I suppose I should explain how I went from saying:
“yeah, we can talk about government surveillance here even though I think that battle is lost and it’s mostly an exercise in educating younger people about how it happened”
“let’s see how many people we can get to add pages to their blogs devoted to keeping tabs on this and keeping in touch with one another.”
I have no illusions about the number of people paying enough attention to what I’m doing here to wonder about that, but there must be a few. Most are people I knew before I started this blog. So here is what changed my mind.
I found out about The Day We Fight Back. I wrote about it. I thought maybe a few people would like to join in, and I needed to write it because this is a multi-contributor blog devoted to nonpolitical things. I can’t go committing it to a political campaign without giving my peeps some notice.
The response did not overwhelm me, but I had several good conversations. Ideas were batted around. I wanted to do a Thunderclap in the beginning, but gave it up quickly. A dedicated blog was discussed, but no one had the time to run it. We ended up with an alliance. I am proud of the fact that we have pages on four blogs, and that we’ve received so much support in other forms.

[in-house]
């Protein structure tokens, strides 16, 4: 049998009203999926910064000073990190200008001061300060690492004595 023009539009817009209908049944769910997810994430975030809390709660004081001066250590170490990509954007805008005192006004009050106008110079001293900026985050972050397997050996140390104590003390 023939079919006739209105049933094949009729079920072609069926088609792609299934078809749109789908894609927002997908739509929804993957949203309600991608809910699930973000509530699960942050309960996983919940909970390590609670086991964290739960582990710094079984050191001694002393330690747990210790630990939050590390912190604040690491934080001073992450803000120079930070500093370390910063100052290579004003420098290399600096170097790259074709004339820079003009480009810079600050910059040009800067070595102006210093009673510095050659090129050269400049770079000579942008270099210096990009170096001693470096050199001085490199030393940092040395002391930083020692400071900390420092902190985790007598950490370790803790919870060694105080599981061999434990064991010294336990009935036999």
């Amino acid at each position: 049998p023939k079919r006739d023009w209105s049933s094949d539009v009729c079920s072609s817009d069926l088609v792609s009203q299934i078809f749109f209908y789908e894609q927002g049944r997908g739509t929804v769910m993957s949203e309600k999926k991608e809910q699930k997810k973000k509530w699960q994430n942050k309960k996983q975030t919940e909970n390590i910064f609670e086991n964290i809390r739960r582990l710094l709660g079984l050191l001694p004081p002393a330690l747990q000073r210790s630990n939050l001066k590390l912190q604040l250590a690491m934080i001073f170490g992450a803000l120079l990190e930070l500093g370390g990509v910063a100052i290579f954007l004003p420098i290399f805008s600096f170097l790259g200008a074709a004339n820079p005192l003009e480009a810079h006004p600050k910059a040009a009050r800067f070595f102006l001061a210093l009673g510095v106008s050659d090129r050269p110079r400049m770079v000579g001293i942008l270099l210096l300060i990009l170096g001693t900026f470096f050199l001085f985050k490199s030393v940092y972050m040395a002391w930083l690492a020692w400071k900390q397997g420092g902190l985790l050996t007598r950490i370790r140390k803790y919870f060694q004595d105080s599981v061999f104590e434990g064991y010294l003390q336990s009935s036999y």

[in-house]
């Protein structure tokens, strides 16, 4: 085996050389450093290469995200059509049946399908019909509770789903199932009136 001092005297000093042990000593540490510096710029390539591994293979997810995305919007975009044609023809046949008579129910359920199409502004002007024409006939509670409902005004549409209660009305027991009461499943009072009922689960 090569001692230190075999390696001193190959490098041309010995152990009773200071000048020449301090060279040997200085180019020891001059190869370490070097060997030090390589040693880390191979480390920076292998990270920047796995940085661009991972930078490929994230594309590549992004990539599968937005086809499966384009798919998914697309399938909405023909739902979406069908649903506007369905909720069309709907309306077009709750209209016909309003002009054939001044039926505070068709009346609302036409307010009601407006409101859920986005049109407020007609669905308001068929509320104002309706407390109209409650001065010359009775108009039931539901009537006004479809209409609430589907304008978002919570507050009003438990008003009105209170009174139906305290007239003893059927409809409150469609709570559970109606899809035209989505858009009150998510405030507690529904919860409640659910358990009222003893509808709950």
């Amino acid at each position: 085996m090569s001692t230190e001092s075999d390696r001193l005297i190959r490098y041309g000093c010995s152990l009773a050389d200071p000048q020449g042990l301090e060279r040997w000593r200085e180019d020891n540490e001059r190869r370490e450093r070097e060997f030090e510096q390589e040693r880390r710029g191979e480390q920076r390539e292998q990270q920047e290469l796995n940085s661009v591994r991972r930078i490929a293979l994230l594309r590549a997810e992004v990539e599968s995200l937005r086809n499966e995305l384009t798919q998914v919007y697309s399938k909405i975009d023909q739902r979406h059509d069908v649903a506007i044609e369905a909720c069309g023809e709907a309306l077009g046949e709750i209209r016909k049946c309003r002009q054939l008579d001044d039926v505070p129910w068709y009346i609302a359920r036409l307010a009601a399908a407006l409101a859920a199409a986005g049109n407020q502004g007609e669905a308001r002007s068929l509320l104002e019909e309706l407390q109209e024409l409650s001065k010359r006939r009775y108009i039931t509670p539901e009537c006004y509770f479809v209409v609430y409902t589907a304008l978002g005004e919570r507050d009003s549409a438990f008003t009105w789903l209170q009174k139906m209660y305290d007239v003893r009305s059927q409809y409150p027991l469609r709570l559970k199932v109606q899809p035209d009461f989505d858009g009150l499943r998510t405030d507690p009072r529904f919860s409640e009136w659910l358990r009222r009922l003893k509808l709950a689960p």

The day we debuted these blogs, I told our supporters I thought we’d done well enough to have a real start. Today, I can say the same thing about the alliance, and I wouldn’t say it if I didn’t believe it.
Now for the explanation. At some point while I was thinking about all this I recalled this classic political post that explains the importance of vocal outliers to long-term social change.
That is a fancy way of saying, if you want something to be possible, you have to talk about it and persuade people it’s possible. You have to talk about it even if you come across as crazy in the beginning. I Googled that post and read it. It was as good as I remembered it being, and it convinced me to give this a go.
So, thanks, Shystee, wherever you are. Seven years later, you still give me hope.
(And just so you all know, I am probably going to end up getting back into political blogging before we’re done, but most of my political stuff will be posted elsewhere. More on that later. I’m willing to write about two or three issues here, but fundamentally, Sourcerer is not a political blog. This blog is a work of art in my mind, even if I am the only one who sees it that way. Everyday political blogging here would be like paint on a Rodin. It’s never happening. That is a promise.)
image via The Leather Library